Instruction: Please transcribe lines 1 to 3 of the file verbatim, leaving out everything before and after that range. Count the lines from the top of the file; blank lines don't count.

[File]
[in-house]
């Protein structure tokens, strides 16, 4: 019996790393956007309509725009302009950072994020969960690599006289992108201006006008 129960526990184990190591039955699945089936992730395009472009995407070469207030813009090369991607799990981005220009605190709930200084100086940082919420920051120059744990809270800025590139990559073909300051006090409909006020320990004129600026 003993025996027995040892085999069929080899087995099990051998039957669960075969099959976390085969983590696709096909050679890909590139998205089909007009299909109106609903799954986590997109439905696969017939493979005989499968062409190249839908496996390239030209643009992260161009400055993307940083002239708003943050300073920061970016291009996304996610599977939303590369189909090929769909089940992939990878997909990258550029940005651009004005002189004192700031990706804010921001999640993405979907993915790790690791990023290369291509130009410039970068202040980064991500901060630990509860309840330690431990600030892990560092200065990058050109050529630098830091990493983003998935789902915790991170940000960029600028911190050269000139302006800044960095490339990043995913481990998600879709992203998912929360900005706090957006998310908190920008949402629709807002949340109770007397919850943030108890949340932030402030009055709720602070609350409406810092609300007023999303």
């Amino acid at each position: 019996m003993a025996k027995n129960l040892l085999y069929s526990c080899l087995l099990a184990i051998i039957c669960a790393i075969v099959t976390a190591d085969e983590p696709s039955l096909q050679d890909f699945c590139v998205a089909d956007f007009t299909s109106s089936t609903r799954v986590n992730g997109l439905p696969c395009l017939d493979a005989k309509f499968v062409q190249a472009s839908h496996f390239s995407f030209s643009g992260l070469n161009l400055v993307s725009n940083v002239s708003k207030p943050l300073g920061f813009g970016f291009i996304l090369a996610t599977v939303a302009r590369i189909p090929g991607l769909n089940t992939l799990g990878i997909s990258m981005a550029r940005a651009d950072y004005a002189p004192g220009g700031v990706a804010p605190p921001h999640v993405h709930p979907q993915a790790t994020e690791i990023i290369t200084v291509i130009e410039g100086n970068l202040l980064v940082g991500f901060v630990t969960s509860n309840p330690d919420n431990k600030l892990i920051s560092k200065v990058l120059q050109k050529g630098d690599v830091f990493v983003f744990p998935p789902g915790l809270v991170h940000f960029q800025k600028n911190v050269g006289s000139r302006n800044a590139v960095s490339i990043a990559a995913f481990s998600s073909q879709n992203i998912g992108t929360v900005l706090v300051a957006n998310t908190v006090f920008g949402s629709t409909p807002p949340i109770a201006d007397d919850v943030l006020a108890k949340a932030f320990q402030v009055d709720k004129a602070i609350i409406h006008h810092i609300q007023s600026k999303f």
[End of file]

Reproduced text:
[in-house]
């Protein structure tokens, strides 16, 4: 019996790393956007309509725009302009950072994020969960690599006289992108201006006008 129960526990184990190591039955699945089936992730395009472009995407070469207030813009090369991607799990981005220009605190709930200084100086940082919420920051120059744990809270800025590139990559073909300051006090409909006020320990004129600026 003993025996027995040892085999069929080899087995099990051998039957669960075969099959976390085969983590696709096909050679890909590139998205089909007009299909109106609903799954986590997109439905696969017939493979005989499968062409190249839908496996390239030209643009992260161009400055993307940083002239708003943050300073920061970016291009996304996610599977939303590369189909090929769909089940992939990878997909990258550029940005651009004005002189004192700031990706804010921001999640993405979907993915790790690791990023290369291509130009410039970068202040980064991500901060630990509860309840330690431990600030892990560092200065990058050109050529630098830091990493983003998935789902915790991170940000960029600028911190050269000139302006800044960095490339990043995913481990998600879709992203998912929360900005706090957006998310908190920008949402629709807002949340109770007397919850943030108890949340932030402030009055709720602070609350409406810092609300007023999303």
């Amino acid at each position: 019996m003993a025996k027995n129960l040892l085999y069929s526990c080899l087995l099990a184990i051998i039957c669960a790393i075969v099959t976390a190591d085969e983590p696709s039955l096909q050679d890909f699945c590139v998205a089909d956007f007009t299909s109106s089936t609903r799954v986590n992730g997109l439905p696969c395009l017939d493979a005989k309509f499968v062409q190249a472009s839908h496996f390239s995407f030209s643009g992260l070469n161009l400055v993307s725009n940083v002239s708003k207030p943050l300073g920061f813009g970016f291009i996304l090369a996610t599977v939303a302009r590369i189909p090929g991607l769909n089940t992939l799990g990878i997909s990258m981005a550029r940005a651009d950072y004005a002189p004192g220009g700031v990706a804010p605190p921001h999640v993405h709930p979907q993915a790790t994020e690791i990023i290369t200084v291509i130009e410039g100086n970068l202040l980064v940082g991500f901060v630990t969960s509860n309840p330690d919420n431990k600030l892990i920051s560092k200065v990058l120059q050109k050529g630098d690599v830091f990493v983003f744990p998935p789902g915790l809270v991170h940000f960029q800025k600028n911190v050269g006289s000139r302006n800044a590139v960095s490339i990043a990559a995913f481990s998600s073909q879709n992203i998912g992108t929360v900005l706090v300051a957006n998310t908190v006090f920008g949402s629709t409909p807002p949340i109770a201006d007397d919850v943030l006020a108890k949340a932030f320990q402030v009055d709720k004129a602070i609350i409406h006008h810092i609300q007023s600026k999303f």